If you're concerned about timing issues when it comes to cooking or if you just want to quickly put something healthy and good on the table, this simple recipe is for you. I purchased and prepped way too much food for our Tet feast on Tuesday night, and among the leftovers was a pound of asparagus. Not knowing what to do, I parboiled them in lots of salted water and kept them refrigerated. Why? Because prepping asparagus up to that point allows you to do whatever you want to them at the last moment. For example, you can add them to an omelet, toss them in a salad, stir-fry them with a little oyster sauce or coat the green spears in a little rich and savory-sweet dressing.
For lunch today, I took the last approach for this recipe, which is from Shandong province in northern China. The dressing is seriously fast and easy. I have no qualms about admitting that I borrowed this idea from The Seventh Daughter, an engaging and informative cookbook by legendary San Francisco restaurateur Cecilia Chiang of the Mandarin.
Prep and boil the asparagus days in advance and add the dressing before serving. I coated the asparagus with the dressing and ate some around 1pm, keeping the rest at room temperature for hours for dinner around 7pm. The six-hour wait made the asparagus a tad dark and salty but still good. My guess is that you can keep them at room temperature, already coated in the dressing for up to 2 hours. My husband didn’t complain as he ate up all the asparagus.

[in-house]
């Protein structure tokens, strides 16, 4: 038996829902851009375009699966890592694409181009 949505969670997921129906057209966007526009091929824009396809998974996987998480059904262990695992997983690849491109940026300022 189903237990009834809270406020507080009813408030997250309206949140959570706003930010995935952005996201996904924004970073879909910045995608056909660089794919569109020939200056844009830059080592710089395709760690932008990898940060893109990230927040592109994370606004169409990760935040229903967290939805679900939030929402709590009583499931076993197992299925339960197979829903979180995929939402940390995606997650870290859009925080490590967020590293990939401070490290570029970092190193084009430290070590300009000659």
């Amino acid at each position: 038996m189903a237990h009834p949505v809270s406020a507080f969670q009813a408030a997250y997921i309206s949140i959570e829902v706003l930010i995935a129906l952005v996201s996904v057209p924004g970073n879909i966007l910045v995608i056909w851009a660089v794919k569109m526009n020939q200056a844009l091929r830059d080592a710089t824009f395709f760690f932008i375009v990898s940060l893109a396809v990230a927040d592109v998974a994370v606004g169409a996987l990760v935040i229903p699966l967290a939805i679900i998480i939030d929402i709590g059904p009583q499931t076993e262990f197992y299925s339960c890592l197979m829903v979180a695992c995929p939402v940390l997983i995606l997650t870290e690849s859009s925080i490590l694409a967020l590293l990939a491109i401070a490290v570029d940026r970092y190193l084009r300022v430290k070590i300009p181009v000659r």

1 pound medium asparagus spears
1 tablespoon sesame oil
4 teaspoons light (regular) soy sauce
1 teaspoon sugar
1 tablespoon toasted hulled (white) sesame seeds
1. Use your fingers to snap off the woody ends of each asparagus spear. If they are short (around 4 inches long) like the ones I bought, keep them that length. Otherwise, cut them on the diagonal into dramatic 2 inch lengths.
2. Bring a pot of salted water to a boil over high heat. While the water heats up, ready a large bowl of ice water and set it near the stove.
3. Add all the asparagus to the boiling water and cook for 1 to 2 minutes, until bright green and crisp tender. Eat one to make sure.
4. Drain in a colander, then immediately transfer to the ice water bath to cool. Drain again, pat the asparagus dry with paper towel or a dishtowel, then set aside in a bowl or plastic zip-top bag. Refrigerate for up to 2 days.
5. For the dressing, combine the sesame oil, soy sauce and sugar in a bowl, stirring or whisking to dissolve the sugar. Taste and make sure the flavor is balanced between being rich, salty and sweet. About 2 hours before serving, toss the asparagus in the dressing and set aside for the seasonings to penetrate. Right before serving, transfer to a plate and garnish with a shower of sesame seeds.
If it was barbecue season, I’d grill some of the Vietnamese lemongrass pork and add the dressed asparagus to the grill at the last moment, searing them for about 30 seconds on high heat. Large asparagus spears would work best and kept intact as whole spears. The asparagus and pork would be a great combination on a plate.